Pueng points to another negative side effect of Covid on the island’s natural environment. “The big problem that I have seen from the pandemic is the waste production resulting from humans protecting themselves. Waste from single use plastic items has increased; if this waste is not managed properly, it is flushed into the ocean.” On the positive side, she notes that “carbon emissions from human activities have been reduced,” adding that five percent of human carbon emissions is estimated to come from tourism activities.
So, what can we learn from the pandemic? “To restore the balance of natural resources, we must protect the environment,” says Pueng. “At Banyan Tree, our brand ethos is to reduce carbon emissions through sustainable development, focusing not only on the conservation of natural resources, but on balancing economic and social security, sustainable supply chains, and responsible services.” She believes that if all sectors, including the government, work together to set sustainable policies—such as reducing VAT on green products and raising awareness within the community—the future of Samui’s natural landscape is hopeful.
As visions of a more sustainable tourism industry strike an optimistic tone, hope also rests in Samui’s ability to appeal to visitors holding a new set of priorities. With health at the top of people’s minds, the island’s many wellness retreats are uniquely positioned to appeal to travelers in the wake of the pandemic. “Thailand is very supportive of healthcare—it had already been identified as one of the pillars of economic growth going forward, even pre-Covid,” says Henning Kalwa, deputy CEO of Miskawaan Health Group. Earlier this year, Miskawaan expanded its long-standing luxury beach villas on Samui with a clinic that focuses on preventative, immune-boosting treatments, and functional medicine for chronic conditions. “Covid has put the spotlight on wellness and looking after your immune system,” continues Kalwa. “We feel very strongly that we are in the right position to help as many patients as possible.”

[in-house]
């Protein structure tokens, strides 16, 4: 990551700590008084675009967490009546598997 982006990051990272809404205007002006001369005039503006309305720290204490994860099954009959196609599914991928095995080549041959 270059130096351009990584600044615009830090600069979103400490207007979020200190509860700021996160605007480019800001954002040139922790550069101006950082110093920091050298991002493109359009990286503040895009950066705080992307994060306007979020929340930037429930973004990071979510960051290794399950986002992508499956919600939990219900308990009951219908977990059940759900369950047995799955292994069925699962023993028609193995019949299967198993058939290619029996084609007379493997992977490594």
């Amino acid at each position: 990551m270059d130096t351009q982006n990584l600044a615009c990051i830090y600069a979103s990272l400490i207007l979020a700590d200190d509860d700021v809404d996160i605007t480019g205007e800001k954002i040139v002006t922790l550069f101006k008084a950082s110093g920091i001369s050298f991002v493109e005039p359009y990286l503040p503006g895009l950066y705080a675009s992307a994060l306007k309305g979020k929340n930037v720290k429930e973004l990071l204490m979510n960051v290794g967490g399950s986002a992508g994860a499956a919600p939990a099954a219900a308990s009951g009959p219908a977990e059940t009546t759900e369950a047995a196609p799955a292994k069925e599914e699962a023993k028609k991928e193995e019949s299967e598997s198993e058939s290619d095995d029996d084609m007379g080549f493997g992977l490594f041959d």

Similarly, wellness retreat Kapuhala hopes to appeal to visitors when the island reopens. A garden packed with organic fruit and vegetables that are utilized in the resort’s plant-based restaurant, a calisthenic gym with ocean views, and a rooftop deck for sunrise yoga sessions are just a few of the appeals of this wellness oasis.
Samui’s strength as a luxury destination coupled with its burgeoning wellness sector could provide the island with the strength needed to pull through and return better and more sustainable than ever. Until then, their hopes remain pegged to travelers in Thailand.
Bangkok Airways operates 10 return flights per day between Bangkok Suvarnabhumi and Koh Samui. Prices start from B3,900 return at bangkokair.com.